A Need for Speed
At MARS Advertising, customer-related data is a critical factor in business success. Operations could have slowed or halted and could have damaged longstanding, hard-won client relationships. However, Davidson’s decision to upgrade his backup system a month prior to the fire alleviated this potential issue. Angling to complete backups of the agency’s large creative files more rapidly, Davidson decided to port the data from multiple tape libraries over to a single-tape drive solution that finished an entire backup in an evening. The data on the tape survived the fire, and started Davidson on his successful sprint to making the company operational again.
“It was huge,” Davidson says. He recovered the data much faster than would have been possible with the old solution. “We had always used tape libraries. Sometimes thinking outside-the-box is the way to go.”
Tape in hand, Davidson still faced the majority of his work. His disaster recovery plan focused on the IT department’s blueprints. “We had great documentation, backups, and network diagrams,” he says. “It was a matter of re-implementing our documented network and servers. For a company our size, it makes a lot of sense. The only thing that wasn’t documented was where we’d go,” he says. (Luckily, fortune smiled on him, in the form of an available building literally down the street from the original location.)
Davidson began discussing solutions that Friday morning with his technology provider. The goal was to design a new server room and select and configure equipment to help reduce downtime.
Within approximately five hours, his technology provider helped configure a new lineup of servers and approximately 250 PCs and 50 Apple systems and shipped them out to Davidson for next-day arrival. During the weekend, his technology provider contacted the shippers and informed Davidson and his team on arrival status and made sure that systems were delivered and configured properly.
One surprise lesson Davidson learned: Even during a disaster event, don’t close your mind to technology upgrades. As well documented as the company’s network was, Davidson opted to make a few changes to the server room and end-user PCs.
For example, he consolidated his servers from 45 to 15. This move probably wouldn’t have been part of a pre-arranged disaster recovery plan, but Davidson estimates that it saved the company about $250,000. The approach delivered another advantage in the wake of the fire – the speed with which Davidson could set up an identical new virtual server. “In minutes, you have a duplicate machine,” he says.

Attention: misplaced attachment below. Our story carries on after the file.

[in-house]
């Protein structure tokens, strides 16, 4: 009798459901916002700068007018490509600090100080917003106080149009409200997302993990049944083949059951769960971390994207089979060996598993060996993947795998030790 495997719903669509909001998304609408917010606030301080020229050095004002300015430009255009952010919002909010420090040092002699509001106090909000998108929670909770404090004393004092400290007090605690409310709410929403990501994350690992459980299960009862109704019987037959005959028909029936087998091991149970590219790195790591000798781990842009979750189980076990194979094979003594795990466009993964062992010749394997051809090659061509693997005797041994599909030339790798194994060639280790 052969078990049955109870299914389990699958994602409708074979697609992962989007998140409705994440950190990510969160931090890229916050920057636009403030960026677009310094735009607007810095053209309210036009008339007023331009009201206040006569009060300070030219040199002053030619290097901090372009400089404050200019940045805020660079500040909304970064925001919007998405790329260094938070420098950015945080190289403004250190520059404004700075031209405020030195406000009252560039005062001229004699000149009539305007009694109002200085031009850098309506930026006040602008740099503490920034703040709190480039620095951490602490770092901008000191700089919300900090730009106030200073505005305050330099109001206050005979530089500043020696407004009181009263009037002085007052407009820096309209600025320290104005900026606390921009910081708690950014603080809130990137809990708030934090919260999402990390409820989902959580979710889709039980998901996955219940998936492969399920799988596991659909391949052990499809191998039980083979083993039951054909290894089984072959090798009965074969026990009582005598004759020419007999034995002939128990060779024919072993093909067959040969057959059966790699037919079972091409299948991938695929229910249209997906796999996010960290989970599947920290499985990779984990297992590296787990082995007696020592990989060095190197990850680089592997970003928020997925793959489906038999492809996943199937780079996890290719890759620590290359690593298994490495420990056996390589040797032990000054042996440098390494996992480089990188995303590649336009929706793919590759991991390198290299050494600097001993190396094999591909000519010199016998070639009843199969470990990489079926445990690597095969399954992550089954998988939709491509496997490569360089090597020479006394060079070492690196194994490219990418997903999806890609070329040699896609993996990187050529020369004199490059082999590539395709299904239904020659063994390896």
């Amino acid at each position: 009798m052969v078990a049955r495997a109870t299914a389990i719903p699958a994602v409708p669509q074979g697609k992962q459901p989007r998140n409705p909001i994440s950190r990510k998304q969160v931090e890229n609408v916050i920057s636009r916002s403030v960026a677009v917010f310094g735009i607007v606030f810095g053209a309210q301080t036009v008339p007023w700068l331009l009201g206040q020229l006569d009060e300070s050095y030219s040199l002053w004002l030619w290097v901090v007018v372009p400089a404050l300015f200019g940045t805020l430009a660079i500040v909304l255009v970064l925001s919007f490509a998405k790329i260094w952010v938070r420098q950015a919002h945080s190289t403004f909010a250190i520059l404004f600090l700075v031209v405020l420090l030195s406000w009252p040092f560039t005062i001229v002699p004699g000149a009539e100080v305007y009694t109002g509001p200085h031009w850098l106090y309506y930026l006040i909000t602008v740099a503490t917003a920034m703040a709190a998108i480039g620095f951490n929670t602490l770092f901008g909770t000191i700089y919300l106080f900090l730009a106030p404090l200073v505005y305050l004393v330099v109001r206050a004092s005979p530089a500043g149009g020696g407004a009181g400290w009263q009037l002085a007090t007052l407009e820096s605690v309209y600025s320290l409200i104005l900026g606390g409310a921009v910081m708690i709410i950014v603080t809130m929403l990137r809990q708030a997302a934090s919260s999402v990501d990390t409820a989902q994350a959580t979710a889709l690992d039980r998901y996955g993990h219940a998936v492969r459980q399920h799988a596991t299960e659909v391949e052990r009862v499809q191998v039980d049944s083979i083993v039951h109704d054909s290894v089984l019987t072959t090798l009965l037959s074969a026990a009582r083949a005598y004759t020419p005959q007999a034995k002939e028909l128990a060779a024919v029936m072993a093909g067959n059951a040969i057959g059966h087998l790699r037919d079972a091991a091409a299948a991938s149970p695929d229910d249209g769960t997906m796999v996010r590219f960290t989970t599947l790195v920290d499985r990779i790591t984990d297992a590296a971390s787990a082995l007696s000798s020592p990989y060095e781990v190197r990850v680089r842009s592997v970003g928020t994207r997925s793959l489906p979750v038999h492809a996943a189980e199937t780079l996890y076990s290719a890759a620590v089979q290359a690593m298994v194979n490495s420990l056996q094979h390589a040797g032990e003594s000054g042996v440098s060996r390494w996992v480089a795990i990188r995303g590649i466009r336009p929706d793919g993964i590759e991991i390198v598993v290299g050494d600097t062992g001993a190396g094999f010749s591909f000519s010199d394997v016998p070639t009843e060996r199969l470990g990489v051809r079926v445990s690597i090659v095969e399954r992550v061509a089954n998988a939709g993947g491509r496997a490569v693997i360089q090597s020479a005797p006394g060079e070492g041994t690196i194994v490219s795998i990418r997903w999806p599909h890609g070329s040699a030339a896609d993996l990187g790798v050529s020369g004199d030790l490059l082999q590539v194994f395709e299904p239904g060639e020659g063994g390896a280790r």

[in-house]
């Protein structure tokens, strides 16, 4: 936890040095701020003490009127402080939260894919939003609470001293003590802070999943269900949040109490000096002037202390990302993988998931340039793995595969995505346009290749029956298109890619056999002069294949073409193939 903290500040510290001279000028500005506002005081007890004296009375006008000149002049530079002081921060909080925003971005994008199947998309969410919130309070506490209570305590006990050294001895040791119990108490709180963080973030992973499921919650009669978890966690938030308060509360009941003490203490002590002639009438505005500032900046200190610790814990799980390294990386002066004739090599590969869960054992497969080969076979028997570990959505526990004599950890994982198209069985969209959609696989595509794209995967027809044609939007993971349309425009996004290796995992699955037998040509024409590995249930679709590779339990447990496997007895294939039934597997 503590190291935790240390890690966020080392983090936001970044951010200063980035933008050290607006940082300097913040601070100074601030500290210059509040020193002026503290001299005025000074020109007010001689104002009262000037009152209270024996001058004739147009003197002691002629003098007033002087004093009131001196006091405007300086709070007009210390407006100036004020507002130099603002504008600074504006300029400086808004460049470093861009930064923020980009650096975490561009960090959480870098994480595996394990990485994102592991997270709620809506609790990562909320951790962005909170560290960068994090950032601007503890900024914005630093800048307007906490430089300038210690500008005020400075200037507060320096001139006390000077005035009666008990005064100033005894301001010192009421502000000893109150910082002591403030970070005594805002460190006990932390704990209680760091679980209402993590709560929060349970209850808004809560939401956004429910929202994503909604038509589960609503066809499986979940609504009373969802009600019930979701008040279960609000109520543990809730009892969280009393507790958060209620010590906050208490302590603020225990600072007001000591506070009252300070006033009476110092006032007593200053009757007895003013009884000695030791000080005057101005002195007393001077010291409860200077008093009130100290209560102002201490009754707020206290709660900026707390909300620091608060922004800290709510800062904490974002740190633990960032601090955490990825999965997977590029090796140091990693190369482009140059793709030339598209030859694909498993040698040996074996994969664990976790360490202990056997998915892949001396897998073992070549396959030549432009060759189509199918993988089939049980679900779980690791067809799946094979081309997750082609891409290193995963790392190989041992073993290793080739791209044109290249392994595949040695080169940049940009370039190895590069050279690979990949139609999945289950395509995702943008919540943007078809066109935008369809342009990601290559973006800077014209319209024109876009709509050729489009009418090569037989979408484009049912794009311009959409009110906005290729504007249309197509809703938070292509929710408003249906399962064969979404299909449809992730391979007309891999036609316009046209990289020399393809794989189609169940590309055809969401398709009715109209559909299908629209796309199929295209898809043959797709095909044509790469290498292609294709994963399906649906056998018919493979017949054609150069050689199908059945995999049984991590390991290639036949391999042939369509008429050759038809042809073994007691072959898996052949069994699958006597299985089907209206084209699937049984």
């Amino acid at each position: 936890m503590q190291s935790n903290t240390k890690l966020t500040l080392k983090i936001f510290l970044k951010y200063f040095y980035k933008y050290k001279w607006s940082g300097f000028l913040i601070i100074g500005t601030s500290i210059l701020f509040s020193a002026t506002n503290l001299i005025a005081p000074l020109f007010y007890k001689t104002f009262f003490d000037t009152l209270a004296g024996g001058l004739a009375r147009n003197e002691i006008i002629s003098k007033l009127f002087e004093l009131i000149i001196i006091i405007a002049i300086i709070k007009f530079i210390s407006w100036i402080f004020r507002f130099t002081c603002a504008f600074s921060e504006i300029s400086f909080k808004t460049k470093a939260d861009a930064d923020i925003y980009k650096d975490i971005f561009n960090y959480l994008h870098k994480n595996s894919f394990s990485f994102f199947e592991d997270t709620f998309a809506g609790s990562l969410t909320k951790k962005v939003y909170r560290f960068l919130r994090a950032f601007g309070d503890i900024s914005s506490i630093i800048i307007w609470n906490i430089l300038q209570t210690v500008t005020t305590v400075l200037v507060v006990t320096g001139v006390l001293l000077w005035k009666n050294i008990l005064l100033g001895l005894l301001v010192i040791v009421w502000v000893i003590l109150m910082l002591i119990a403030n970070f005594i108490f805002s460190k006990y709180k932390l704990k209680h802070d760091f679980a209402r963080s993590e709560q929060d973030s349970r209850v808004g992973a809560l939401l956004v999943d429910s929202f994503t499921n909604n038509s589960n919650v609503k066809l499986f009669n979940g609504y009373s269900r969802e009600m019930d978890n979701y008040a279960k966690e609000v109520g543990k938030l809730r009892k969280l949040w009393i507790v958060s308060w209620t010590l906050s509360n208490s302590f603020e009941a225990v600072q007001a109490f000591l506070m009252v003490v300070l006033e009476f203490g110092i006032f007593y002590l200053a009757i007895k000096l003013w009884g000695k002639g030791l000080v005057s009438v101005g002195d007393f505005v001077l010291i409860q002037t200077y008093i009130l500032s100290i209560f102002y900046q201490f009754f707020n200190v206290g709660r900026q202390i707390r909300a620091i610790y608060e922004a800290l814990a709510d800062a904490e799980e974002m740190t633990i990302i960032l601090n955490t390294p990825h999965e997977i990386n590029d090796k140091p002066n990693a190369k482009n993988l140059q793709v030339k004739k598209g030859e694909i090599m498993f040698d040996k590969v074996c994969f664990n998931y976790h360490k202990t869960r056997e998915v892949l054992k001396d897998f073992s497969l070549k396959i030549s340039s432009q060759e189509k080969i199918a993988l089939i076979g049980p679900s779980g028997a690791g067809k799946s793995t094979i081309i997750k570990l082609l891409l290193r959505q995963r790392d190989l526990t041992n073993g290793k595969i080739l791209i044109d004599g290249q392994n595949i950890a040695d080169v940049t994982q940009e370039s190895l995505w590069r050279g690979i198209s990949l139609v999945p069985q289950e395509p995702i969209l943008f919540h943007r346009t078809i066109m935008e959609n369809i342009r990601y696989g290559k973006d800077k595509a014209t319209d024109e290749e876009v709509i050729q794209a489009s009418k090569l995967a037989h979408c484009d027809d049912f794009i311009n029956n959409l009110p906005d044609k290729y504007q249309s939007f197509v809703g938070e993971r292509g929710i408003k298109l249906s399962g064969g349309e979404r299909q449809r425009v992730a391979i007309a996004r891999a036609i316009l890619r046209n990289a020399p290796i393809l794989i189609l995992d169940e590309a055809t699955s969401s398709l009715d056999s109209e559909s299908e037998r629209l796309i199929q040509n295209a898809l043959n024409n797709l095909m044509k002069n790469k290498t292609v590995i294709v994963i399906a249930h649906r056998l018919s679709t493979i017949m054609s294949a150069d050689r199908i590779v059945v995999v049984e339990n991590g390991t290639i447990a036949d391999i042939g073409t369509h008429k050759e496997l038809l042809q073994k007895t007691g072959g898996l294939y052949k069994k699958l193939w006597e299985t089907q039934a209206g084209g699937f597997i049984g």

Davidson reaped some other unexpected lessons from the fire. Don’t underestimate the way a company’s employees will pull together during a disaster, he says. He elected to roll out a productivity software upgrade as he presented the users with their new PCs, and the upgrade went well with minimal training.
“Honestly, so many things were learned along the way that if we had stuck to a formal plan, I think we would have been down longer,” Davidson says. “Obviously that doesn’t scale up to a 1000- or 2000-person company.”
Another tip: Install your new UPS products as soon as possible. As fate would have it, a week into the restore of the company’s systems, the local power company blew a transformer and MARS Advertising lost power abruptly. Davidson’s UPS installs weren’t complete by this time, and he lost some data from one server. “Get the UPS units up right away,” he says.
Finally, realize that long-term relationships with proven vendors will never be more important than at disaster time. “It makes all the difference in the world,” Davidson says. “It treated the fire like it was their emergency.”
“Our fire recovery came down to three things: a good plan, the right resources and our people’s commitment and leadership,” says Ken Barnett, MARS’ chief operating officer. “The fact that we as an organization stand today is due to our entire IT team and their quality technology partners.”
No matter what, a disaster will rob you of sleep, but it can also be an opportunity to improve your company’s infrastructure, Davidson says. “We’re a more productive company post-fire.”
Chad Lohrentz is an account manager with CDW. Brad Bellew is a storage systems engineer with CDW. CDW is a Fortune 500 provider of technology products and services for business, government, and education.